The wind continued to blow hard as we passed the historic settlement of Port Arthur, clearly visible off or port side as a collection of iconic and very old sandstone buildings.  Also visible in the direction of Port Arthur was the tall ship Soren Larson, anchored in a not-so-good spot given the north easterly wind that blew on-shore from across the bay.  We continued another mile or so, as all the while the wooded shorelines began to close in on each side and the wind speed lessened on account of the increasing shelter. 

So it was that we came to anchor in Stinking Bay.   I’d imagine, NOT most people’s first choice, sight unseen, given a list of anchorage names and possible options.  But Stinking Bay it was, and whilst my sense of smell is rather non-existent, Linda, on the other hand, whose many super-powers include the smelling sense of a beagle, thought it did have a slight pong on account of the seaweed; which naturally found it’s way here at the head of the bay 

And who else might be anchored here in the bay … the Bark Endeavour !  Great minds think alike.  And about an hour later who should drop anchor a short distance behind the Endeavour but the James Craig. It was a grand sight to be sure.

Robert and Linda with the anchor down in Stinking Bay, (near Port Arthur) … “can you smell something?” … “it wasn’t me”

Soon after a small wooden sailing boat, all the way from Port Albert in Victoria, turned up and that was it, just us and the tall ships surrounded by forest to the water’s edge on three sides, anchored a short distance off a beautiful sandy beach. 

It was fun to pay a visit to the Endeavour, anchored off our stern … “There’s room in my hammock for the blue-eyed man” … called a woman wearing what looked like a tea cosy …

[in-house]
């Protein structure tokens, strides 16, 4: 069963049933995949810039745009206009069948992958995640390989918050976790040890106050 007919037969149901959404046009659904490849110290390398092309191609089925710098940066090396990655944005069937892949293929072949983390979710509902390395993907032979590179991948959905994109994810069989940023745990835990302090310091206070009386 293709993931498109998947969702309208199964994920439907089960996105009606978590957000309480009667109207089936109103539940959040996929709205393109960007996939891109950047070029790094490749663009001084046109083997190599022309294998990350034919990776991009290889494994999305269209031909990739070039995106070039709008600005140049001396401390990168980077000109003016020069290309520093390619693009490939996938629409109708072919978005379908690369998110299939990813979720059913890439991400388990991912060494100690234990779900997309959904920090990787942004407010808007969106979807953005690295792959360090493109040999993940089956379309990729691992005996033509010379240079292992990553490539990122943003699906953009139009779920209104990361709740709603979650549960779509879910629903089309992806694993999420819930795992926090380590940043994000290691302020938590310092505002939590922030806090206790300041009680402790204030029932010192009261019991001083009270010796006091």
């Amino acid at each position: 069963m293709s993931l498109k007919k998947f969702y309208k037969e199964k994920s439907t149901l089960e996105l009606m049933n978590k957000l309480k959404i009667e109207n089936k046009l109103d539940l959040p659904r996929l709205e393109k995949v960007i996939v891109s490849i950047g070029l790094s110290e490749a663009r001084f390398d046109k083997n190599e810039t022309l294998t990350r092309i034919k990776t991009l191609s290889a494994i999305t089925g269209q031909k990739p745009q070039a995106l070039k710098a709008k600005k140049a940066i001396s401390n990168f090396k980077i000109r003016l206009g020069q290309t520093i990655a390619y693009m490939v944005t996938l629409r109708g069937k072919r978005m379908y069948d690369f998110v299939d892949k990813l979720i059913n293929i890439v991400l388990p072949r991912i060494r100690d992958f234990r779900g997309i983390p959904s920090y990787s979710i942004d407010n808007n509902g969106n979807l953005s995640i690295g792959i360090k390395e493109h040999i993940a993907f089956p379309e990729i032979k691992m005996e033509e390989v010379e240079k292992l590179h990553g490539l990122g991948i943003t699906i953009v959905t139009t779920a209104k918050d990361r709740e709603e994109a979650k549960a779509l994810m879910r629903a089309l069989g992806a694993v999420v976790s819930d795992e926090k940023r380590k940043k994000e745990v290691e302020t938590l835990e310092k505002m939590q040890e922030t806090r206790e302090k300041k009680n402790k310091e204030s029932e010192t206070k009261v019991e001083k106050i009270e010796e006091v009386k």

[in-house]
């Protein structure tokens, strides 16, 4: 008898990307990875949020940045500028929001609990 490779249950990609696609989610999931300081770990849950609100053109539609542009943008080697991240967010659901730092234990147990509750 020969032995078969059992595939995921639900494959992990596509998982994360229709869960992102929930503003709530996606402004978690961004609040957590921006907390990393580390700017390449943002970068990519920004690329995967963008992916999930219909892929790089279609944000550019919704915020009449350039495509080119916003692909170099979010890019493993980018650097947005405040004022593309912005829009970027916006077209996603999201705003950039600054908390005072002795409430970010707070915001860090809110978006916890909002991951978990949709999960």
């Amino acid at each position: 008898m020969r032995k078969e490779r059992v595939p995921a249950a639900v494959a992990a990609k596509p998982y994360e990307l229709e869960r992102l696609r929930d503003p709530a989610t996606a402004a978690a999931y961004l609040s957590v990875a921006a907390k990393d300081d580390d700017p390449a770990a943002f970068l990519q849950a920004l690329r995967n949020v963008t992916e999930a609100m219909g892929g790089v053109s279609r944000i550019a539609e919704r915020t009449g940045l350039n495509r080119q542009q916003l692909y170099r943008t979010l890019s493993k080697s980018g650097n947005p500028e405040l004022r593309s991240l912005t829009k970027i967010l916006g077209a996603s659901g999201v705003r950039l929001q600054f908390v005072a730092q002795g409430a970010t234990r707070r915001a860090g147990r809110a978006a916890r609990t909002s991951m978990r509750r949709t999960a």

In the hour or so of remaining light we launched the small dinghy off the stern, and before going ashore we motored off to say hello to the Endeavour.  We were obviously a source of interest, if the heads peering over the handrail was anything to go by as we exchanged greetings and answered each other’s questions. 

“There’s room in my hammock for the blue-eyed man in your dinghy” … called a “mature lady” on the Endeavour wearing a hat that looked like tea cosy.  Quite obviously a “character” … perhaps performing in-character for us, but then perhaps not.  “But the Royal Navy hammocks were only 40 inches wide”, I called back … “Still plenty of room for him”, came the reply, as she pointed down to our bearded Bill in the bow of the dinghy.

Taking our leave, with Bill still firmly secured in our dinghy we explored ashore, before returning to Chimere for dinner and a good night’s sleep.  Around this time, it started pouring with rain, causing us to bring in the washing from the line around the base of the mast and close all the deck hatches.  

Talk about serenity … Stinking Bay
The view from the beach at Stinking Bay, with Chimere in the foreground and the Endeavour and James Craig behind.
Talk about tall ships … we’re much taller …
Another view from the beach at Stinking Bay
The chart plotter says it all … SOREN lARSEN, SV JAMES CRAIG & HMB ENDEAVOUR … with the little black symbol of a boat further up the bay being Chimere

Tomorrow we would finally be making it into Hobart, that was the good news.  The sad news is that we would soon be saying good-bye to Alistair, Rosie and Bill

Smooth seas, fair breeze and rounding Tasman Island

Rob Latimer